Cooking Theories

I'm a "scratch" cooker.  I was raised this way and have long shunned anything pre-packaged or boxed.  My kids used to laugh at me when they were smaller because they would say it took "soooo long" for me to make things.  I love the process of cooking, the preparation, setting the table, the mood, the music.......etc.  For me, it's an experience.
I learned how to make my recipes more time efficient as life went on and have a nice collection of favorites. 
When I was a little girl I spent time watching my mother cook from "scratch". When I would ask her for a recipe she would say, "I will have to make it and you can write down what I do." I didn't necessarily do this when I was little, but I certainly remember coming home and watching, taking mental notes and getting bits and pieces of her recipes. When I had a family of my own, I religiously called before Thanksgiving to get some very specific recipes. I live up north in Chicago but missed the Southern style cornbread dressing terribly! I made sure I asked good questions and wrote everything down. She was one of those "cooking by feeling" kind of people. As a result, I am one of the "cooking by feeling people."
I grew up just "getting" how to cook. One time my mother, sister and I went to San Antonio. It was right before I moved away to Los Angeles so we made sure we spent lots of time with each other. We had an exceptional meal prepared by a Master Chef at the hotel we were staying. It had shrimp, pasta and an amazing creamy, french sauce. I came home to my mother's house and tried to recreate the dish. I remember my mother saying, "it's not quite what we had in San Antonio." My reply was "he is a Master Chef!!" That gave me some insight into my mother's ability to reproduce pretty much what she wanted and also her faith in believing that I could do the same.
That one sentence didn't make me feel like I was not measuring up or that I was a failure. It did just the opposite. I thought that if she thinks I can do it, then I must be able to! Thank you, Mama!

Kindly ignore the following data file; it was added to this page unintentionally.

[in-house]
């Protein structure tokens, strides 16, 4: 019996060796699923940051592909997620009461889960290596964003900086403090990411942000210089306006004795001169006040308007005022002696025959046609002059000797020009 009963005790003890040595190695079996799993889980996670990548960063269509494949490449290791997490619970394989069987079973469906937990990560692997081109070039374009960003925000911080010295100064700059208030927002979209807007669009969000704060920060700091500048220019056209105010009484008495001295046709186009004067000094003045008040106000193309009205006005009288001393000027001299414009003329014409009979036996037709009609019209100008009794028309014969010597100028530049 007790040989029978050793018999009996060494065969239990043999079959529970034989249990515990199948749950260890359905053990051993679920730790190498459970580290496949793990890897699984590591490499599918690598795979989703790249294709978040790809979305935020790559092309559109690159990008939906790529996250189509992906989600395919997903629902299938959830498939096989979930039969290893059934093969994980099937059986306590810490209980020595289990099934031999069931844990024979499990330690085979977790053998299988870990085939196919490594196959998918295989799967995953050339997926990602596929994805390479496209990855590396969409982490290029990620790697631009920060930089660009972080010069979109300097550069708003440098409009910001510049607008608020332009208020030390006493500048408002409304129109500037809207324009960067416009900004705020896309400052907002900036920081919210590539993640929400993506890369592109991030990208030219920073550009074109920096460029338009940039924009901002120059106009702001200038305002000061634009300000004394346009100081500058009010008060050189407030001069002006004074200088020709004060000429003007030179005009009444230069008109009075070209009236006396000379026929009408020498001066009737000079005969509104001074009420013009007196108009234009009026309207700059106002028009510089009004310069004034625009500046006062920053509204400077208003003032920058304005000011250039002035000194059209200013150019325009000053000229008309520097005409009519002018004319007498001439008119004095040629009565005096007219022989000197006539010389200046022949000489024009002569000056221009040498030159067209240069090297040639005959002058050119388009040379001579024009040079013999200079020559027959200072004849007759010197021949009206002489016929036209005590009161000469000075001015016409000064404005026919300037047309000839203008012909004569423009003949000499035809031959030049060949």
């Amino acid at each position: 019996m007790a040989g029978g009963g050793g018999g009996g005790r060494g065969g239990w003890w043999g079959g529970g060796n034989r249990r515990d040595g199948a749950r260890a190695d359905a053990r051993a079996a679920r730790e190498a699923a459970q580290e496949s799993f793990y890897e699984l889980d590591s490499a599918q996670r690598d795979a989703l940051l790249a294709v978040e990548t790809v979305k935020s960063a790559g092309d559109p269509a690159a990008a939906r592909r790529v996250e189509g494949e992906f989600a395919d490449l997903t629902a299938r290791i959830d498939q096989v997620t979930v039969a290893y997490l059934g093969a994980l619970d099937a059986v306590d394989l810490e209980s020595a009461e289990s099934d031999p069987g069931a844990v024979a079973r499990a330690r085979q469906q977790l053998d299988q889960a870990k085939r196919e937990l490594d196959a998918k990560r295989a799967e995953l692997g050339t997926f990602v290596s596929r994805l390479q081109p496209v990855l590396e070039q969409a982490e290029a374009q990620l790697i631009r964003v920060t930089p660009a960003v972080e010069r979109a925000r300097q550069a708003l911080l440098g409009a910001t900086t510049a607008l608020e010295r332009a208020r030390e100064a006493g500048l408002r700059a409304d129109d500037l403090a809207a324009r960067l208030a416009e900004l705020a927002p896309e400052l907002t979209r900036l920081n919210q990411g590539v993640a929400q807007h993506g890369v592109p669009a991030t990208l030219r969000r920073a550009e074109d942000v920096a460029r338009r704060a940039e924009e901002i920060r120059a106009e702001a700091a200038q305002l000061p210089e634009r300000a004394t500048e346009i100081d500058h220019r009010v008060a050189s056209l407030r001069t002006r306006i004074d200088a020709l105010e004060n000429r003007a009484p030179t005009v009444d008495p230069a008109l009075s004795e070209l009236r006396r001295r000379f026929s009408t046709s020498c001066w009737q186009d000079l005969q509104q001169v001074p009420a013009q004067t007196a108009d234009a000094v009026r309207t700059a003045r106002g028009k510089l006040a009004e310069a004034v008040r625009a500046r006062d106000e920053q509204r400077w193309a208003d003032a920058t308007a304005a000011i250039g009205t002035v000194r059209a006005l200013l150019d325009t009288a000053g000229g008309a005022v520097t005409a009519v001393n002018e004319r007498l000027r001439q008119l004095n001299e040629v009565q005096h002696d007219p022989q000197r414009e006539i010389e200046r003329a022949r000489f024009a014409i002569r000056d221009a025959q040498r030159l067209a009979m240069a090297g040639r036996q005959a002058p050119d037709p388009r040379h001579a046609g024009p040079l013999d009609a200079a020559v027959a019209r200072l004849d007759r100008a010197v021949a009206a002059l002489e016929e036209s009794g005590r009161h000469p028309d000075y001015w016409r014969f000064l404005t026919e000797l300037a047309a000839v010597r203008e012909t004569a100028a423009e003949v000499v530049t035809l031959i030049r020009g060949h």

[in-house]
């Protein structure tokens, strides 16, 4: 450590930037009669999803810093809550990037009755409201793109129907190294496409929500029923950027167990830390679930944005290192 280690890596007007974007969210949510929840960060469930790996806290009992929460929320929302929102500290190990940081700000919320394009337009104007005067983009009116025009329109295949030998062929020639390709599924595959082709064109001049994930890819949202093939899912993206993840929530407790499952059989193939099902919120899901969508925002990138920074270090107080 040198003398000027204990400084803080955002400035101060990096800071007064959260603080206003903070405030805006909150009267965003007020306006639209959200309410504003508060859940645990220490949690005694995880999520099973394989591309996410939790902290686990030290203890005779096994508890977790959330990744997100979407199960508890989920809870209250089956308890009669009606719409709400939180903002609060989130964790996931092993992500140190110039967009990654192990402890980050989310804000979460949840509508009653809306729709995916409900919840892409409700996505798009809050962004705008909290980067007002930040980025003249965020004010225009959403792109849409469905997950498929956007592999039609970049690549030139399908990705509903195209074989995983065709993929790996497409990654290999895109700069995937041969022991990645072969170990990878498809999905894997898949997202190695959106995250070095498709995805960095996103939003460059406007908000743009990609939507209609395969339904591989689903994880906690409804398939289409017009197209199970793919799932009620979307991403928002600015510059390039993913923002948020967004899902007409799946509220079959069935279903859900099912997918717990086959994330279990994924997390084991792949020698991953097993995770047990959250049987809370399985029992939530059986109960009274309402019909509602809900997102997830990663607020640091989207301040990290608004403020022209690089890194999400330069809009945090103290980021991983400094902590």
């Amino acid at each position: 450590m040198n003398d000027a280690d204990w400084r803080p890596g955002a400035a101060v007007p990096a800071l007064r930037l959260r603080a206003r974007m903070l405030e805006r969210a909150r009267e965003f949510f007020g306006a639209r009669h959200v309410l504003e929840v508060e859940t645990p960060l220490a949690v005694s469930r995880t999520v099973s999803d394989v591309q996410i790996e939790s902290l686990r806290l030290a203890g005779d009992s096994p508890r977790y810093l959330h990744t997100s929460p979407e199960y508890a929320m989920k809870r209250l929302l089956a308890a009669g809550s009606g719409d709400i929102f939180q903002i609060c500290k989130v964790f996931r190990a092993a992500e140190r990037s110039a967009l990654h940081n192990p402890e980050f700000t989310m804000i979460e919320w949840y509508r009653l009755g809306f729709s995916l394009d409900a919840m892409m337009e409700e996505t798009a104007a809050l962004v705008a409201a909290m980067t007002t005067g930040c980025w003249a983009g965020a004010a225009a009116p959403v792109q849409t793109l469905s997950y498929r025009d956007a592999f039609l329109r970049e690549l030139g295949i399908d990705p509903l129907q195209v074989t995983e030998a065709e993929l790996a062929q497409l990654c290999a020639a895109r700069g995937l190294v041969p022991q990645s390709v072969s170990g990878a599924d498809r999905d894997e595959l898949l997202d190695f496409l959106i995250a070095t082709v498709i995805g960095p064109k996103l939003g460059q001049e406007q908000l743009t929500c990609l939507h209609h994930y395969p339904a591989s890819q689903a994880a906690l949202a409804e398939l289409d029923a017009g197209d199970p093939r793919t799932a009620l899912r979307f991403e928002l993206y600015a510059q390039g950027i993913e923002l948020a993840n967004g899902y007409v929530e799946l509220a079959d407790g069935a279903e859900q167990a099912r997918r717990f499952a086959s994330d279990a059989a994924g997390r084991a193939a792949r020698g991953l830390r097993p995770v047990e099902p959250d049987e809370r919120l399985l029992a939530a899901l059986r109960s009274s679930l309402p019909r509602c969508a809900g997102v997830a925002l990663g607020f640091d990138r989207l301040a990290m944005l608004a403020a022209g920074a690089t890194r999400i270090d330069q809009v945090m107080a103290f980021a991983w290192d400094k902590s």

Today's recipe isn't one of my mother's. It's just a good, basic recipe to have in your back pocket.

The Mash-up/Southern Style
Serves 2 - 3 people or one hungry teen
4 russet brown potatoes of average size cut into 4 - 5 pieces each (skin on)
8 oz. portobella baby mushrooms
4 oz. butter - real butter - no substitutions
1/8 cup milk or cream
1 tbsp. olive oil
2 garlic cloves
Salt and pepper to taste
Wash potatoes thoroughly in cold water. You can use Yukon Gold, New Potatoes or Russet if you like. It all depends upon your personal preference. If you are using the smaller potatoes, double the amount of potatoes.
Cut and place in a quart of cold water on the stove top and turn up the heat. I leave the skin on - tastes better to me.
Bring to a rolling boil for 25 minutes
It's a "rolling boil" when you will see big bubbles like this on the top.

Here's how some people are able to cook by "feeling." When I say that I mean they don't necessarily measure and time everything. It's about being present, watching the process and not second-guessing yourself.
Here's a visual to use.....
When potato pieces start to float at the top, they are done. Stick a fork into a piece and if it goes in easily, it's time to take them off the heat.

Drain in a colander. When they look like they are a little parched, that's good. I leave them in the colander to drain off the excess water as opposed to putting them into a dish. Let them drain until you are ready to add the other ingredients. Watered down mashed potatoes are not good.

Peel 2 cloves of garlic and mince.
Slice of the very bottom of the mushrooms at the stem (just a sliver) so you have a completely fresh mushroom that will absorb the oil, salt and garlic. Slice the top of the mushroom into small pieces.

Take a saute' pan and heat the olive oil on high.
Throw in the garlic and let it brown a bit before turning the heat down to a medium flame.
When most of the garlic is brown, toss in the mushrooms and salt. The mushrooms will give off some water at first and then absorb it.
Let the mushrooms brown a bit before covering. If you have a hard time seeing this, it's when the edges of the mushrooms look a little darker. After you cover them, the water will come back - this is good.
I do this for a couple of reasons....number 1, they are tastier and number two, they have a little bit different texture - a little meatier. That blends well with the creamy mashed potatoes.

Add the butter, cream and some salt to taste to the potatoes. I use a handheld Braun multi quick blender to mix it all up.

I only have to use it for about 30 - 45 seconds and I have beautifully mashed potatoes. Be careful that you don't over mix. They will become gummy and starchy.
Scoop some potatoes onto a plate then top with the mushrooms. Serve immediately and enjoy!

Watch this page for new recipes complete with pix.  Give me a little time (ha! ) to get it together.

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